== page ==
2017 Brides Are Defying Tradition in This New Wedding Dress Shape
We can't exactly give credit to one bride or one designer when the asymmetrical dress silhouette has been around for years. But ever since Giovanna Battaglia got married in 2016, slipping into a Giambattista Valli gown that made headlines, ladies have been flaunting high-low dresses for their special day. While Giovanna didn't walk down the aisle in her floral appliqué number that came complete with matching boots, a crown, and a flowing chiffon train, it certainly made the biggest statement. That's because it's pretty nontraditional, if your dress shopping is limited to searching for sweetheart necklines and A-line shapes.
Fast-forward to 2017, and two new brides — swimwear designer Leslie Amon and Brazilian consultant Cristina Córdula, respectively — chose embellished tunics with long chiffon extensions for their weddings. This comes right after Kendall Jenner wore a similar look to the Cannes Film Festival. (All three dramatic creations were by Giambattista Valli.) Finally, we have Whitney Port, who went for a slightly more relaxed version of the style for her 2015 nuptials. Scroll to take a look at the trend that we predict is only getting bigger, then wait patiently for the next high-low bride to step onto the scene. We know it's coming.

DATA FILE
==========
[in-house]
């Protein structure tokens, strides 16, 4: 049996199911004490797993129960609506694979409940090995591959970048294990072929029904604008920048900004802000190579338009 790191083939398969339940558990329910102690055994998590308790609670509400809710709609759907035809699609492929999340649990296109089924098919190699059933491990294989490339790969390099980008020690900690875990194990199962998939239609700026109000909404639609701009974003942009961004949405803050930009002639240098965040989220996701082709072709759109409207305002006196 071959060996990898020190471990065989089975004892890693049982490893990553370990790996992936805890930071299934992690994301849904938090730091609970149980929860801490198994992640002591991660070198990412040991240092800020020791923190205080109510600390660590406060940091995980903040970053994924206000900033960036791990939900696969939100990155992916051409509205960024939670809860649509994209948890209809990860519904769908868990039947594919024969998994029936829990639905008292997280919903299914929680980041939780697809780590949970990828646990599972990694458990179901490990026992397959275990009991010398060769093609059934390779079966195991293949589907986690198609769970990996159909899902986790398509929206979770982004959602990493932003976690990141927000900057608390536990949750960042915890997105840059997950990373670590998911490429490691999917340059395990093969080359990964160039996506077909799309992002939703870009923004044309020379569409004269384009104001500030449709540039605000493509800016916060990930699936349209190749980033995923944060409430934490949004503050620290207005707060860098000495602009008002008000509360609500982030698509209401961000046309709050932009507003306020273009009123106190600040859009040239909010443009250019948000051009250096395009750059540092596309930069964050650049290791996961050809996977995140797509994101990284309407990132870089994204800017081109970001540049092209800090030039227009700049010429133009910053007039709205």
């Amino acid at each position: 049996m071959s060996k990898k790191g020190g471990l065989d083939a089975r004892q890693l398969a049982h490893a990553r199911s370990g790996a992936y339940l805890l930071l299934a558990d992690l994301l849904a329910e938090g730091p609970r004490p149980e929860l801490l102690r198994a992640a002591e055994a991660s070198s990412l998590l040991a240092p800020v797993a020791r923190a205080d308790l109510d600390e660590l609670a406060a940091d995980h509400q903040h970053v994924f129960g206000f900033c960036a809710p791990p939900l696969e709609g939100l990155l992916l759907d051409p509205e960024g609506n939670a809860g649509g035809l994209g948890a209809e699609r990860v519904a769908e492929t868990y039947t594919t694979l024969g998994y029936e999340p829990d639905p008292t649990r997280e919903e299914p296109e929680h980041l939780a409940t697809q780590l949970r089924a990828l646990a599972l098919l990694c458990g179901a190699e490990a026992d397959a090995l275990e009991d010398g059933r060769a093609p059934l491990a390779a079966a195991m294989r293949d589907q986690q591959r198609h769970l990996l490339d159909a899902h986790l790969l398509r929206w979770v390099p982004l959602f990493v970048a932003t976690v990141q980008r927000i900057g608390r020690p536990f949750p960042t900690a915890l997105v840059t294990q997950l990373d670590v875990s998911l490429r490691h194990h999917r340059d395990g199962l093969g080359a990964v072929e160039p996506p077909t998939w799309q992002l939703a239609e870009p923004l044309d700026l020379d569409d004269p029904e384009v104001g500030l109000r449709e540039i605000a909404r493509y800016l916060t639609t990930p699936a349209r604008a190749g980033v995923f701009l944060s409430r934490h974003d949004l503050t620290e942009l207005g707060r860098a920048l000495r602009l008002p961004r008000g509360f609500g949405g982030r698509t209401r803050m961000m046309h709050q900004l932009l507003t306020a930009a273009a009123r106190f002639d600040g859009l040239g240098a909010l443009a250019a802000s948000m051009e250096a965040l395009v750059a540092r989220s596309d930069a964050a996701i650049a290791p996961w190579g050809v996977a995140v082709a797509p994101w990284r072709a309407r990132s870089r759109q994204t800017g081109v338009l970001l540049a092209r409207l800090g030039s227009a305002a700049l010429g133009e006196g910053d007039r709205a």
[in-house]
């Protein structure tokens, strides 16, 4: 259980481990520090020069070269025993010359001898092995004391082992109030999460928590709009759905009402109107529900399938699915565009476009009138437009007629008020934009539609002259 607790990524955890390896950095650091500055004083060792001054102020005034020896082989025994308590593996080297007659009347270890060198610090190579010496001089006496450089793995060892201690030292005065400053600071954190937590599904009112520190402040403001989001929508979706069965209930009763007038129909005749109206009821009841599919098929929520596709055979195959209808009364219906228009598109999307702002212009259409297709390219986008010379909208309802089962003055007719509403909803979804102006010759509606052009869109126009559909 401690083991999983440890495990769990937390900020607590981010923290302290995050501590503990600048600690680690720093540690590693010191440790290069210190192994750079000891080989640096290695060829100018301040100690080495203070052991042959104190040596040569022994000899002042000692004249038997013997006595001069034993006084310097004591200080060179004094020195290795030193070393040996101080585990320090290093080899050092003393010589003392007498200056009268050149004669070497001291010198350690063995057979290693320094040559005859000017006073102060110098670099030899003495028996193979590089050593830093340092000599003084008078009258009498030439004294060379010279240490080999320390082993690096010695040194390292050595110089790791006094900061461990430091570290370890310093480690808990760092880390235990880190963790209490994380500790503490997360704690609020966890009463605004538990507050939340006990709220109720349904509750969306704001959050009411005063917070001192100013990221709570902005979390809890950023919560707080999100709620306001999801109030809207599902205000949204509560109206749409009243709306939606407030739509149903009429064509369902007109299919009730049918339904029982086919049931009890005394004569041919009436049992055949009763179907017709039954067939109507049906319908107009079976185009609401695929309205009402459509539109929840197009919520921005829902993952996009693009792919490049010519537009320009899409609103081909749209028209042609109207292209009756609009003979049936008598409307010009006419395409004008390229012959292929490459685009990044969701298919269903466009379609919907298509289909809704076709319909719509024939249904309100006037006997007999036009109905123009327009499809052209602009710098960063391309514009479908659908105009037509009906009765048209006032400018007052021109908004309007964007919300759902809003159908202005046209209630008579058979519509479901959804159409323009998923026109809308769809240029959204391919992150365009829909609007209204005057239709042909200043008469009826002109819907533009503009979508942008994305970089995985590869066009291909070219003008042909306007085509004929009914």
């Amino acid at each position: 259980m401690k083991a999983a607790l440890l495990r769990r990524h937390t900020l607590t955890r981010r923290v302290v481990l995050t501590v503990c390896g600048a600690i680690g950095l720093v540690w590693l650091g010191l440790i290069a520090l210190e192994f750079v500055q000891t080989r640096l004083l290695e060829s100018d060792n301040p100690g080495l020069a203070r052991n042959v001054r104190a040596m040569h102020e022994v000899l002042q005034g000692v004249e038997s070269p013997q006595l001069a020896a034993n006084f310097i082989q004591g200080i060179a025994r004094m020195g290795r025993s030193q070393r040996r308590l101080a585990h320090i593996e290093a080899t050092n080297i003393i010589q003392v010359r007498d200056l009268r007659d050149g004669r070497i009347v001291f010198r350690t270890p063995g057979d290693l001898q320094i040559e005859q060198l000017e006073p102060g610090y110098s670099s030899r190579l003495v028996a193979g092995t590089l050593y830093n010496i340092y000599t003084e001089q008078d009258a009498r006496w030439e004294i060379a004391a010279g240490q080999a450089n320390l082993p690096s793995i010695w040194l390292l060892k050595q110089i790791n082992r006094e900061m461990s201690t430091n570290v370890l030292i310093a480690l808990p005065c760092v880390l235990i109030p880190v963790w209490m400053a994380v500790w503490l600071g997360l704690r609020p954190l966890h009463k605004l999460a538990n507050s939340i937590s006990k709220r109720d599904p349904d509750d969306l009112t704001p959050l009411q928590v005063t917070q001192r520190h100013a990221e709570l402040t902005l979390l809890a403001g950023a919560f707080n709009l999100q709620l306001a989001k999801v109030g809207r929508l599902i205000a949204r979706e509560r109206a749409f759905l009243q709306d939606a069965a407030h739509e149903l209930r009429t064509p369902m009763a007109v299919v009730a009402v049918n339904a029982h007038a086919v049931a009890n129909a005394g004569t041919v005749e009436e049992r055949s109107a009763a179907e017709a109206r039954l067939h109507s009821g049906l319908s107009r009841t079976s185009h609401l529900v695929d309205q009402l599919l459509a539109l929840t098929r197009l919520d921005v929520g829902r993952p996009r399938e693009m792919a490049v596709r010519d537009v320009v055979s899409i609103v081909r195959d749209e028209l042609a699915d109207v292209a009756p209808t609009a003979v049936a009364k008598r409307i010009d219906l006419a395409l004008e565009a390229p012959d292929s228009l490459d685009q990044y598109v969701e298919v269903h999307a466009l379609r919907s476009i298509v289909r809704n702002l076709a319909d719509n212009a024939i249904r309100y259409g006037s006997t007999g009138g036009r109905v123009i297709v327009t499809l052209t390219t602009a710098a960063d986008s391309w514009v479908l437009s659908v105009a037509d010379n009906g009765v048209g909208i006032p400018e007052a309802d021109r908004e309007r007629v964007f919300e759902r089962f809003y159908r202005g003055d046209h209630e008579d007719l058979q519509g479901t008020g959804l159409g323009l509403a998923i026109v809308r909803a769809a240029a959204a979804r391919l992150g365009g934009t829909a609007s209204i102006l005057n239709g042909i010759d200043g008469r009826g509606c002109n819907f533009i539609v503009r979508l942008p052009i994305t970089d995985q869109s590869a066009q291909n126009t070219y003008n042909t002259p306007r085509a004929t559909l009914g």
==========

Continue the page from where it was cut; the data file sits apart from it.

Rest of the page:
Cristina Córdula's Giambattista Valli Dress, June 2017
Cristina's high-low Giambattista Valli gown was one of many she wore during her wedding weekend. The tunic portion of her design was stitched with lovely bouquets, and she completed the look with easy espadrilles.
Leslie Amon's Giambattista Valli Dress, June 2017
The swimwear designer's gown featured gold and silver beads. A huge ribbon formed a pouf sleeve on one side, wrapping around her body and extending into a train that trailed through the Palace of Versailles as she walked down the aisle.
Kendall Jenner's Giambattista Valli Dress, May 2017
Though she didn't tie the knot in the look, Kendall chose this one-shouldered number to walk the Cannes red carpet. It was quite the decision — her long train blew up in the wind all around her, showing off the softly painted twigs and leaves on her lovely piece.
Giovanna Battaglia's Giambattista Valli Dress, June 2016
The silhouette came complete with a long tulle train that actually extended from her sleeves, and matching boots played up the intricate embroidery of her bodice. Oh, and there was a crown too. Of course there was a crown.
Whitney Port's Ashi Studio Dress, November 2015
Whitney's asymmetrical gown was more romantic than dramatic, her train hanging loosely around her rather than extending far behind her as she walked. The look, complete with appliquéd sleeves, was inspired by a vintage chandelier from Venice and Florence, and sparkled with zardozi-style beading.